Comebacks are never easy. Usually, you need a perfect storm of situations - right project, right time, right talent, right reasons - to make your reintroduction to the public work. In fact, examples of the successful reinvention of one's media self are so few and far between that it's easier to discuss the disgraces than to pinpoint the wins - and no fall was bigger than Mae West's 1978 affront to film fans everywhere, Sextette. After spending the '30s and '40s as America's foremost middle aged sex kitten, and the '50s and '60s parlaying her camp value into a Las Vegas revue and a novelty record act, there was no room in the post-counterculture for this early Golden Era vamp. Now in her 80s, West was worn, unwelcome, and plastic surgeried beyond recognition. Still, someone thought she was capable of being a sexual icon again. So Crown International Pictures took the plunge and Sextette was (still)born. An affront to both entertainment and the legitimate legacy West carved out for herself, everything about this movie is awful. As camp, it's crap. As cautionary example, it's exasperating. And as a career jumpstart for a forgotten feminist icon, it's fatal.
Marlo Manners (think Marilyn Monroe had she lived to be 90 and buried her head in Botox) has just gotten married to her sixth husband (thus the title). He is Sir Michael Barrington (Timothy Dalton - yes, THAT Timothy Dalton) and he is a wealthy British nobleman with a penchant to putting his well educated foot directly in between his stiff upper lips. As they prepare to honeymoon in a fancy English hotel, Marlo is facing a career crisis. She is about to star in a new film and her personal assistant/manager (Dom DeLuise) needs her to meet with her costume designer (Keith Moon) and director (Ringo Starr) ASAP. In addition, hubby number five, a glorified gangster named Vance Norton (George Hamilton) claims to still be married to Marlo. And to make matters worse, the American Athletic Team is staying at the same hotel, offering our aging superstar some unnecessary muscled diversion. But the real kicker is that Marlo's Russian Ambassador ex (Tony Curtis) is also at the resort, and won't agree to a new world peace treaty without one last night with...you know who.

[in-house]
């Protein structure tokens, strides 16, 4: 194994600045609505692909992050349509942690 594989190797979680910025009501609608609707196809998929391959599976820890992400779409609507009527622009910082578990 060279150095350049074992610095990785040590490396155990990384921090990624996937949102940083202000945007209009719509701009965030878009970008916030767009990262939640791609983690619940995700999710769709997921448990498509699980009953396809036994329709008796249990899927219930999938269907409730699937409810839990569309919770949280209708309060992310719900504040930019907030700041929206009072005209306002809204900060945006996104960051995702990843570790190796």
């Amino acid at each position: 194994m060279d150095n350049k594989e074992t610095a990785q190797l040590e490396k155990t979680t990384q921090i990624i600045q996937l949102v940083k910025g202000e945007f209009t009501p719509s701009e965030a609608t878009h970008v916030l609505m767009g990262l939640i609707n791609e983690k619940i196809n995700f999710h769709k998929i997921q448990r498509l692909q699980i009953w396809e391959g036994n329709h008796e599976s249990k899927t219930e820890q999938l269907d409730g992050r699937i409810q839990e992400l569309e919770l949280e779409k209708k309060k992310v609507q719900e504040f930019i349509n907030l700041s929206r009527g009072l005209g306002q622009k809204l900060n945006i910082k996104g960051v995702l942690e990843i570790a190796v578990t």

In a world she once ruled, Mae West deserved a helluva lot better. Instead of being swept aside as some antiquated casualty of the Hayes Code and Hollywood's protean Puritanism, she should have been celebrated as a brave ground breaker who pushed boundaries that shouldn't have existed in the first place. When she couldn't find work, she created it for herself. When she was ridiculed as a scandal and called out on controversy, she embraced the imbroglio and turned it back on those demanding reform. By the '50s, she had been surpassed by bubble headed versions of her curvaceous carnality and few were dismissing her outright. But for some reason, her refusal to go gentle into that good career night made enemies out of her once adoring public. By the time she was croaking through hackneyed versions of Beatles' tunes, she had gone from legitimate legend to laughing stock. Sextette just made matters 1000% worse. An adaptation of her own Broadway musical, it's a innuendo laced farce that doesn't work as comedy, come-on, or contemporary commentary. Instead, it's such a throwback, so lost in a Jokes from the John level of wit that the only ones giggling here will be eighty, or eight.